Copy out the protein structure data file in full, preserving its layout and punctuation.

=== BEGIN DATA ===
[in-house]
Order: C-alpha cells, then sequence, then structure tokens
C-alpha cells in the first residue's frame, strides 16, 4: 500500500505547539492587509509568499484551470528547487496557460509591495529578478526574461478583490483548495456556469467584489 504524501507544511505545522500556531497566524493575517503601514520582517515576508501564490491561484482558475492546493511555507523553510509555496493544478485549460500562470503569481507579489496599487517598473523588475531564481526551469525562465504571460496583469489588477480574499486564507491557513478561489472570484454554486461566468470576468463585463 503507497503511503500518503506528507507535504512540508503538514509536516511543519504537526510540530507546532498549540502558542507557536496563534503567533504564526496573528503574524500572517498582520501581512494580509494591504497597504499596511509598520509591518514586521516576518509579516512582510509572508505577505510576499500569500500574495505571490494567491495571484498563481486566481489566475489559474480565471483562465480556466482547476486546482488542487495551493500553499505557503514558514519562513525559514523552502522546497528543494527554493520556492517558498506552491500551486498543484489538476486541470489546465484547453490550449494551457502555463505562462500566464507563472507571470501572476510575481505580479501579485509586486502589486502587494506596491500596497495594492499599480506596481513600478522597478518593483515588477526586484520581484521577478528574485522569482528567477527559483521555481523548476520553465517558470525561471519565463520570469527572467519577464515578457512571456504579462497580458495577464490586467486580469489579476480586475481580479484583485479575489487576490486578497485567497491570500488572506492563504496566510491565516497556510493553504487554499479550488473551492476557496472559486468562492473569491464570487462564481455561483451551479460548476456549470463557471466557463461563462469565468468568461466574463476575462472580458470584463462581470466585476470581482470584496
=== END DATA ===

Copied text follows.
[in-house]
Order: C-alpha cells, then sequence, then structure tokens
C-alpha cells in the first residue's frame, strides 16, 4: 500500500505547539492587509509568499484551470528547487496557460509591495529578478526574461478583490483548495456556469467584489 504524501507544511505545522500556531497566524493575517503601514520582517515576508501564490491561484482558475492546493511555507523553510509555496493544478485549460500562470503569481507579489496599487517598473523588475531564481526551469525562465504571460496583469489588477480574499486564507491557513478561489472570484454554486461566468470576468463585463 503507497503511503500518503506528507507535504512540508503538514509536516511543519504537526510540530507546532498549540502558542507557536496563534503567533504564526496573528503574524500572517498582520501581512494580509494591504497597504499596511509598520509591518514586521516576518509579516512582510509572508505577505510576499500569500500574495505571490494567491495571484498563481486566481489566475489559474480565471483562465480556466482547476486546482488542487495551493500553499505557503514558514519562513525559514523552502522546497528543494527554493520556492517558498506552491500551486498543484489538476486541470489546465484547453490550449494551457502555463505562462500566464507563472507571470501572476510575481505580479501579485509586486502589486502587494506596491500596497495594492499599480506596481513600478522597478518593483515588477526586484520581484521577478528574485522569482528567477527559483521555481523548476520553465517558470525561471519565463520570469527572467519577464515578457512571456504579462497580458495577464490586467486580469489579476480586475481580479484583485479575489487576490486578497485567497491570500488572506492563504496566510491565516497556510493553504487554499479550488473551492476557496472559486468562492473569491464570487462564481455561483451551479460548476456549470463557471466557463461563462469565468468568461466574463476575462472580458470584463462581470466585476470581482470584496